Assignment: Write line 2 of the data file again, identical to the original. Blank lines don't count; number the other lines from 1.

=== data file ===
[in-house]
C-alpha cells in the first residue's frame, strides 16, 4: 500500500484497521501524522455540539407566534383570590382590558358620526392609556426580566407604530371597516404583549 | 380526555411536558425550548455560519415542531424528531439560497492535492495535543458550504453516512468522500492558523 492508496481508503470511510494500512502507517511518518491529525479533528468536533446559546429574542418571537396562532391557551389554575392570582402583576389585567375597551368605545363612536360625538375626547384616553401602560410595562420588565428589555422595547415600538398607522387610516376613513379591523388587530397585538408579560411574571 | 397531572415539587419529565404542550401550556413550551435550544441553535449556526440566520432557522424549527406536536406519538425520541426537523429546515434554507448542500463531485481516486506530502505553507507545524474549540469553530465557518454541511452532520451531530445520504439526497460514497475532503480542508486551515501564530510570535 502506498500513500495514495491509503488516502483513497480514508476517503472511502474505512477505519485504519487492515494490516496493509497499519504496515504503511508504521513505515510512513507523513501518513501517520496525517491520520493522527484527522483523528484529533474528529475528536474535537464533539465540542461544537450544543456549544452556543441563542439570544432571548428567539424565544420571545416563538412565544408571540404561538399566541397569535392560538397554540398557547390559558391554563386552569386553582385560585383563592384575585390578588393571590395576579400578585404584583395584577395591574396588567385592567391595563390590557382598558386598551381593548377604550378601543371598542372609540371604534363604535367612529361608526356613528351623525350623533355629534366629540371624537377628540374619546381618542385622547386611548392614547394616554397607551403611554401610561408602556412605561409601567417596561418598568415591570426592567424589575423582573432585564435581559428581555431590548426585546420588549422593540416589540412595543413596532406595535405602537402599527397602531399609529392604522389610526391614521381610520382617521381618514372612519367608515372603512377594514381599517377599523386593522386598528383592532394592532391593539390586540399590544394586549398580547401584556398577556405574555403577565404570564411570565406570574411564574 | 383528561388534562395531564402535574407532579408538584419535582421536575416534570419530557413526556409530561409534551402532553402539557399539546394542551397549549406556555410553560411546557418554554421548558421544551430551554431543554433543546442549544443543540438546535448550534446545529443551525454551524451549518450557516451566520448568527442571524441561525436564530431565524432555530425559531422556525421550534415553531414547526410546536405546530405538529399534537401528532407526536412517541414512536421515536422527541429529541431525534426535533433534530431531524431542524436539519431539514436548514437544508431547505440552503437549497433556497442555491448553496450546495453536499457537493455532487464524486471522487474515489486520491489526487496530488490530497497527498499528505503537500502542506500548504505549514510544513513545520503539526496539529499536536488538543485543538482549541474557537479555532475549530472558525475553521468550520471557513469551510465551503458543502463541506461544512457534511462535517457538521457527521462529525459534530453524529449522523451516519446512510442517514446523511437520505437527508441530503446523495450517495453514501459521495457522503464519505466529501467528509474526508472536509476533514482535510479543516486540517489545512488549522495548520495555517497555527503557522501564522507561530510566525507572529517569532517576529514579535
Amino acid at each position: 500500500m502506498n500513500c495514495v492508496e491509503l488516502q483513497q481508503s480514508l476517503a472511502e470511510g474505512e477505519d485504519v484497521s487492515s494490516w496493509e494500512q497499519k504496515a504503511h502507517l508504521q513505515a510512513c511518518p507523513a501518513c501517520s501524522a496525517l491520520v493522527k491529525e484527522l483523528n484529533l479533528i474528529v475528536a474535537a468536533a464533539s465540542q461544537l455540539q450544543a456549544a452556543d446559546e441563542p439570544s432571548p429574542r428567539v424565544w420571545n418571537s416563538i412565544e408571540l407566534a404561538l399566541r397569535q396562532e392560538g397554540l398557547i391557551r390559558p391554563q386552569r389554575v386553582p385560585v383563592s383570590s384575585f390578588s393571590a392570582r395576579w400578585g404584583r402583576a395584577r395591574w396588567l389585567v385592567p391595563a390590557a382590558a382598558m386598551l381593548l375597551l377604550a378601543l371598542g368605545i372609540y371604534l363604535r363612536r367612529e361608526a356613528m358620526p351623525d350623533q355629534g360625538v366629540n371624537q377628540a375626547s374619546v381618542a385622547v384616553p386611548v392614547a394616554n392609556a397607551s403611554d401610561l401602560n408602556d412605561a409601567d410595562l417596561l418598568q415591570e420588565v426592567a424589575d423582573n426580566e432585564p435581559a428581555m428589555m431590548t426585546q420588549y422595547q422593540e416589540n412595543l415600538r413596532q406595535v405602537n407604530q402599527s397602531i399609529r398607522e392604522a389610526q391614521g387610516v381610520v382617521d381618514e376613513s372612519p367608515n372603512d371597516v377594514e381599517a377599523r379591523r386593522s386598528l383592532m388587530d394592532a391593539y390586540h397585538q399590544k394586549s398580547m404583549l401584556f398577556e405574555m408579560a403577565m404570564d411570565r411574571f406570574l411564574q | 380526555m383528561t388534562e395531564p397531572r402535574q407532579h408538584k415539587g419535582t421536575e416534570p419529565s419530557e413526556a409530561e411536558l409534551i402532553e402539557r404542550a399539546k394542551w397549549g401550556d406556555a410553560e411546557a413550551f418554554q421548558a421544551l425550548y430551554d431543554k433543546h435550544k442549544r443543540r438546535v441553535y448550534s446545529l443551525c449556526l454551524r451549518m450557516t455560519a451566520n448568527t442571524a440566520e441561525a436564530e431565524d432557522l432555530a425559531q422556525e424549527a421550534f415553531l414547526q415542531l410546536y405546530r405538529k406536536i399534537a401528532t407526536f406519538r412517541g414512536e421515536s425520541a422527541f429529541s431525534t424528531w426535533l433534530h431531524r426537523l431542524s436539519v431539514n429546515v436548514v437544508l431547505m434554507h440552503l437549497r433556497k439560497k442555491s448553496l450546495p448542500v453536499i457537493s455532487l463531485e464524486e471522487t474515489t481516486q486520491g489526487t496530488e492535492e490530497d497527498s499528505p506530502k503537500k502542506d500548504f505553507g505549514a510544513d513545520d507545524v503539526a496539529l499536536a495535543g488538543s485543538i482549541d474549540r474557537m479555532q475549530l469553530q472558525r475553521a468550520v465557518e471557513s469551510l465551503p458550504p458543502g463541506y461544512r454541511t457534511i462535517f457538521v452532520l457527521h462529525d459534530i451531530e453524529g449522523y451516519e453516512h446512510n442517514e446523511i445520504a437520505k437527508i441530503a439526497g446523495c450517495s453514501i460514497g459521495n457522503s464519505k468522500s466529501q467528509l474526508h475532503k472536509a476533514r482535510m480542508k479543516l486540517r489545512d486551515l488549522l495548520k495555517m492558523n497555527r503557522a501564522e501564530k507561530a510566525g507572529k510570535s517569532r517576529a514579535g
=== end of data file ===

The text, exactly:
C-alpha cells in the first residue's frame, strides 16, 4: 500500500484497521501524522455540539407566534383570590382590558358620526392609556426580566407604530371597516404583549 | 380526555411536558425550548455560519415542531424528531439560497492535492495535543458550504453516512468522500492558523 492508496481508503470511510494500512502507517511518518491529525479533528468536533446559546429574542418571537396562532391557551389554575392570582402583576389585567375597551368605545363612536360625538375626547384616553401602560410595562420588565428589555422595547415600538398607522387610516376613513379591523388587530397585538408579560411574571 | 397531572415539587419529565404542550401550556413550551435550544441553535449556526440566520432557522424549527406536536406519538425520541426537523429546515434554507448542500463531485481516486506530502505553507507545524474549540469553530465557518454541511452532520451531530445520504439526497460514497475532503480542508486551515501564530510570535 502506498500513500495514495491509503488516502483513497480514508476517503472511502474505512477505519485504519487492515494490516496493509497499519504496515504503511508504521513505515510512513507523513501518513501517520496525517491520520493522527484527522483523528484529533474528529475528536474535537464533539465540542461544537450544543456549544452556543441563542439570544432571548428567539424565544420571545416563538412565544408571540404561538399566541397569535392560538397554540398557547390559558391554563386552569386553582385560585383563592384575585390578588393571590395576579400578585404584583395584577395591574396588567385592567391595563390590557382598558386598551381593548377604550378601543371598542372609540371604534363604535367612529361608526356613528351623525350623533355629534366629540371624537377628540374619546381618542385622547386611548392614547394616554397607551403611554401610561408602556412605561409601567417596561418598568415591570426592567424589575423582573432585564435581559428581555431590548426585546420588549422593540416589540412595543413596532406595535405602537402599527397602531399609529392604522389610526391614521381610520382617521381618514372612519367608515372603512377594514381599517377599523386593522386598528383592532394592532391593539390586540399590544394586549398580547401584556398577556405574555403577565404570564411570565406570574411564574 | 383528561388534562395531564402535574407532579408538584419535582421536575416534570419530557413526556409530561409534551402532553402539557399539546394542551397549549406556555410553560411546557418554554421548558421544551430551554431543554433543546442549544443543540438546535448550534446545529443551525454551524451549518450557516451566520448568527442571524441561525436564530431565524432555530425559531422556525421550534415553531414547526410546536405546530405538529399534537401528532407526536412517541414512536421515536422527541429529541431525534426535533433534530431531524431542524436539519431539514436548514437544508431547505440552503437549497433556497442555491448553496450546495453536499457537493455532487464524486471522487474515489486520491489526487496530488490530497497527498499528505503537500502542506500548504505549514510544513513545520503539526496539529499536536488538543485543538482549541474557537479555532475549530472558525475553521468550520471557513469551510465551503458543502463541506461544512457534511462535517457538521457527521462529525459534530453524529449522523451516519446512510442517514446523511437520505437527508441530503446523495450517495453514501459521495457522503464519505466529501467528509474526508472536509476533514482535510479543516486540517489545512488549522495548520495555517497555527503557522501564522507561530510566525507572529517569532517576529514579535